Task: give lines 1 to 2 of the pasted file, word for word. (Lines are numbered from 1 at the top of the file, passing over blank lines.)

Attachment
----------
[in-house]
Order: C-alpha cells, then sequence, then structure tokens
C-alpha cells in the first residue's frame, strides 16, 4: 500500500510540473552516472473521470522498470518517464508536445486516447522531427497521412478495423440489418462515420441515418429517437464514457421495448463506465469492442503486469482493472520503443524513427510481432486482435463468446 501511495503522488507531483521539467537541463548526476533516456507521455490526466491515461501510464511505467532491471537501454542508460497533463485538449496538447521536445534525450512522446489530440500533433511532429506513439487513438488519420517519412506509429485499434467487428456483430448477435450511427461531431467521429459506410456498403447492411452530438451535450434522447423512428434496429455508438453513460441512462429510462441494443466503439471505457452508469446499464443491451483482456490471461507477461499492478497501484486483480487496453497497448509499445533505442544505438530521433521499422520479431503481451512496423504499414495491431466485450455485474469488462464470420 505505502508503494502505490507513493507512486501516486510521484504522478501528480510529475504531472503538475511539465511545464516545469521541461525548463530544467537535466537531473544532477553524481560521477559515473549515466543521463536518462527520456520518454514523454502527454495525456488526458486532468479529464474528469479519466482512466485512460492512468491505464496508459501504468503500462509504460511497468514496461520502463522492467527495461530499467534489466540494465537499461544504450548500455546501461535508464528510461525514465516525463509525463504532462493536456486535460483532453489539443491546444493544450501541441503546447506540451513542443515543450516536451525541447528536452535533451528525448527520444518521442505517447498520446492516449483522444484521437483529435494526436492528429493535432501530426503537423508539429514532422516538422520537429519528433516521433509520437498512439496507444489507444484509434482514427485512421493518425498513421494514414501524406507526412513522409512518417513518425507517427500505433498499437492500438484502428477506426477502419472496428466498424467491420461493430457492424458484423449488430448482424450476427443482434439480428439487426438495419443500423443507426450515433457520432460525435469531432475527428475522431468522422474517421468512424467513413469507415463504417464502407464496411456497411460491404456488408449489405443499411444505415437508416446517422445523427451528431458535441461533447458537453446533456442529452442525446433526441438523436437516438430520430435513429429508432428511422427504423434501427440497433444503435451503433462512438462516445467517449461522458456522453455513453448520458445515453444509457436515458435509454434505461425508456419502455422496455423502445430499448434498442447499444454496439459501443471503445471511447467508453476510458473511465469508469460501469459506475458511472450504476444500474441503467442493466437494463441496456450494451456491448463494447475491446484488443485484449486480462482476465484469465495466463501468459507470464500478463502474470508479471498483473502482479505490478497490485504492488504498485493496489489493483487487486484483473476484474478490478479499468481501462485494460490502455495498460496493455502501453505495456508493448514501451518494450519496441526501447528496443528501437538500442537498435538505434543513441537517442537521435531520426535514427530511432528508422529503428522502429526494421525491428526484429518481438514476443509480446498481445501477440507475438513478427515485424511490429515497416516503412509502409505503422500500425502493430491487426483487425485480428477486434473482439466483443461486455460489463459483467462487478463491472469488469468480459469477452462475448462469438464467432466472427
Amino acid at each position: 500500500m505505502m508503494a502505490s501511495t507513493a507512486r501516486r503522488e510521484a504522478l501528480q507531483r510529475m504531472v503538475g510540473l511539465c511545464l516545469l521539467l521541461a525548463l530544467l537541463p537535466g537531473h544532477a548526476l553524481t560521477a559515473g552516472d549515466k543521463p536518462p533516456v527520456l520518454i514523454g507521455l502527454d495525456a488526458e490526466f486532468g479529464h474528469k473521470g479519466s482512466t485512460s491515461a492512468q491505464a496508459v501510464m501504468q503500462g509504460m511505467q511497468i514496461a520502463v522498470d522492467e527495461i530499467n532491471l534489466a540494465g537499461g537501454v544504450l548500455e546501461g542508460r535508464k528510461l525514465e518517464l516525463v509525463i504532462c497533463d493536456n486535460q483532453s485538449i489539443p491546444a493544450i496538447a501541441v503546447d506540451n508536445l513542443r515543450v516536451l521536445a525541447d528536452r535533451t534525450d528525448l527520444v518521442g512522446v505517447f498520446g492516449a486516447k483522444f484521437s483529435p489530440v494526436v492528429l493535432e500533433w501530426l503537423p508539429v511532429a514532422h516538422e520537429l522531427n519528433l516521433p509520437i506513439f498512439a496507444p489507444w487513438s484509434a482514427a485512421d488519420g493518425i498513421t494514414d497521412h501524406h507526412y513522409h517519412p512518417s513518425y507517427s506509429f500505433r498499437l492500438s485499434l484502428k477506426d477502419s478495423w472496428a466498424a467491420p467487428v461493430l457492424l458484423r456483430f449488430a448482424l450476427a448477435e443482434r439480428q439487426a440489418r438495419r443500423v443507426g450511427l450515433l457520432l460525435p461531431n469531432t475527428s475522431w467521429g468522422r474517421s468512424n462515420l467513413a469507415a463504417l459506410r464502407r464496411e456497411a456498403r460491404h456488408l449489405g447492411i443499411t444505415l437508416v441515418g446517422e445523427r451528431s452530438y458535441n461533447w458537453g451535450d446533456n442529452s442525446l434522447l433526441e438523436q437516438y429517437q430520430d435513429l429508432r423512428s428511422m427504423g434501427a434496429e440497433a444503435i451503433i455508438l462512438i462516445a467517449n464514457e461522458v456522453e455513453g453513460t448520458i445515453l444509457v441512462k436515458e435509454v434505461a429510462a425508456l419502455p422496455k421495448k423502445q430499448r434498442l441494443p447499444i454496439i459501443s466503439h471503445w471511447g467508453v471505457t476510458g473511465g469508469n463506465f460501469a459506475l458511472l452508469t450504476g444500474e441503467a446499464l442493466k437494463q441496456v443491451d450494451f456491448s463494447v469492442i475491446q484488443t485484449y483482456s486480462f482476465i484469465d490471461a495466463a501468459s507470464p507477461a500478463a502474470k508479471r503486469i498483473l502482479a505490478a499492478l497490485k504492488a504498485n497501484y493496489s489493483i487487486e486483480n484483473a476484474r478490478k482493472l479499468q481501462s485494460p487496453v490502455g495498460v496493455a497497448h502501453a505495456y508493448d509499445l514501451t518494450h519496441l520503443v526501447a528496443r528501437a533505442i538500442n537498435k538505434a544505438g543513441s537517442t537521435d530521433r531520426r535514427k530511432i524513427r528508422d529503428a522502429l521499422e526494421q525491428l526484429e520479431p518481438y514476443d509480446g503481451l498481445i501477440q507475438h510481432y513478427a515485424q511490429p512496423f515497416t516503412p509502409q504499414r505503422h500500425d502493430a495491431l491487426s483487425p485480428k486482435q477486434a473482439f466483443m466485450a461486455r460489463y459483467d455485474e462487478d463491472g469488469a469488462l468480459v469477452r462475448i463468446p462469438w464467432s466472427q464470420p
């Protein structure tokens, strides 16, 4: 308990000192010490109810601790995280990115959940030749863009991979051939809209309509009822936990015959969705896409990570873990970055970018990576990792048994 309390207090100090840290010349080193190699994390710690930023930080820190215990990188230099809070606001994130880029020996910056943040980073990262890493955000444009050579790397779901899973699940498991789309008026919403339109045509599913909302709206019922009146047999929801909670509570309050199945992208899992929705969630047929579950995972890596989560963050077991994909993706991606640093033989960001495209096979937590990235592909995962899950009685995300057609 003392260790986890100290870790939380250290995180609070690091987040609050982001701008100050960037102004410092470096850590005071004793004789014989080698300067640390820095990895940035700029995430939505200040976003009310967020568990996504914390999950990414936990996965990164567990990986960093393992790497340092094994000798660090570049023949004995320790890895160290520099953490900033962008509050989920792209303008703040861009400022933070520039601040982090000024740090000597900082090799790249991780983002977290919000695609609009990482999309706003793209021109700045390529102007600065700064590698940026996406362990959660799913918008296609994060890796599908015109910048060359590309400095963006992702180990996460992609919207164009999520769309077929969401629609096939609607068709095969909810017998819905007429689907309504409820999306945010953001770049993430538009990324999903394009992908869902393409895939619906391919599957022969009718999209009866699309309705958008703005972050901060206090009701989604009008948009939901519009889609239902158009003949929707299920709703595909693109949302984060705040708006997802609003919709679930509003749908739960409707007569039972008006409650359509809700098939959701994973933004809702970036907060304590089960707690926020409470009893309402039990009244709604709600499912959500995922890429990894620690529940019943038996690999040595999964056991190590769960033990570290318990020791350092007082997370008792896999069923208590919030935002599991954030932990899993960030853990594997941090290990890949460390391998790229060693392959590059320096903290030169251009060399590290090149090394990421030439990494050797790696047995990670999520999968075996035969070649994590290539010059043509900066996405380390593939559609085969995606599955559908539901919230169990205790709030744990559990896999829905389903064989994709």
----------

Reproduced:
[in-house]
Order: C-alpha cells, then sequence, then structure tokens